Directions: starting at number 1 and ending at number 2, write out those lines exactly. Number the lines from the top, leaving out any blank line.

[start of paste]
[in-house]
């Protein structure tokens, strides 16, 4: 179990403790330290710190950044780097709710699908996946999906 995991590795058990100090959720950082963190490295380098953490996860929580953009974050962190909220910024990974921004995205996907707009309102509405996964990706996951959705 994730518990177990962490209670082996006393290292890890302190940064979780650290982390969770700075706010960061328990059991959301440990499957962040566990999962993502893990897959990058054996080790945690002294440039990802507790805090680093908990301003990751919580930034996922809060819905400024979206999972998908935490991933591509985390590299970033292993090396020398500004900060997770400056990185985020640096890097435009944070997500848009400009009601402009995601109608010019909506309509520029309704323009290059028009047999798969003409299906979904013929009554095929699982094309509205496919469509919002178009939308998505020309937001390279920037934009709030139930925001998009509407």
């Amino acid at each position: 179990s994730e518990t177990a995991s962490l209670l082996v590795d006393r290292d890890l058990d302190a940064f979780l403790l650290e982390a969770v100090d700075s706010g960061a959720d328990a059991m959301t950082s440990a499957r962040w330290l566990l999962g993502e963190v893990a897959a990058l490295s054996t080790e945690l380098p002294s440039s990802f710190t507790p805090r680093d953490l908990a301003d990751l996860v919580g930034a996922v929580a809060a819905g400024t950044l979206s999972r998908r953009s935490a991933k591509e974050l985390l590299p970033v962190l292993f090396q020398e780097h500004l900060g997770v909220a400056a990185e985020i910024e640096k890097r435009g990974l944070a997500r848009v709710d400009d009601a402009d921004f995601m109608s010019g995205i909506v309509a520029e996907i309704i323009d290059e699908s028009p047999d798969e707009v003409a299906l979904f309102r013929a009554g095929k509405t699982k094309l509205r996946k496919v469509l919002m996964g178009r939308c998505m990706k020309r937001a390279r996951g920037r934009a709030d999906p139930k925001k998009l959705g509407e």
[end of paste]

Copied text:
[in-house]
């Protein structure tokens, strides 16, 4: 179990403790330290710190950044780097709710699908996946999906 995991590795058990100090959720950082963190490295380098953490996860929580953009974050962190909220910024990974921004995205996907707009309102509405996964990706996951959705 994730518990177990962490209670082996006393290292890890302190940064979780650290982390969770700075706010960061328990059991959301440990499957962040566990999962993502893990897959990058054996080790945690002294440039990802507790805090680093908990301003990751919580930034996922809060819905400024979206999972998908935490991933591509985390590299970033292993090396020398500004900060997770400056990185985020640096890097435009944070997500848009400009009601402009995601109608010019909506309509520029309704323009290059028009047999798969003409299906979904013929009554095929699982094309509205496919469509919002178009939308998505020309937001390279920037934009709030139930925001998009509407």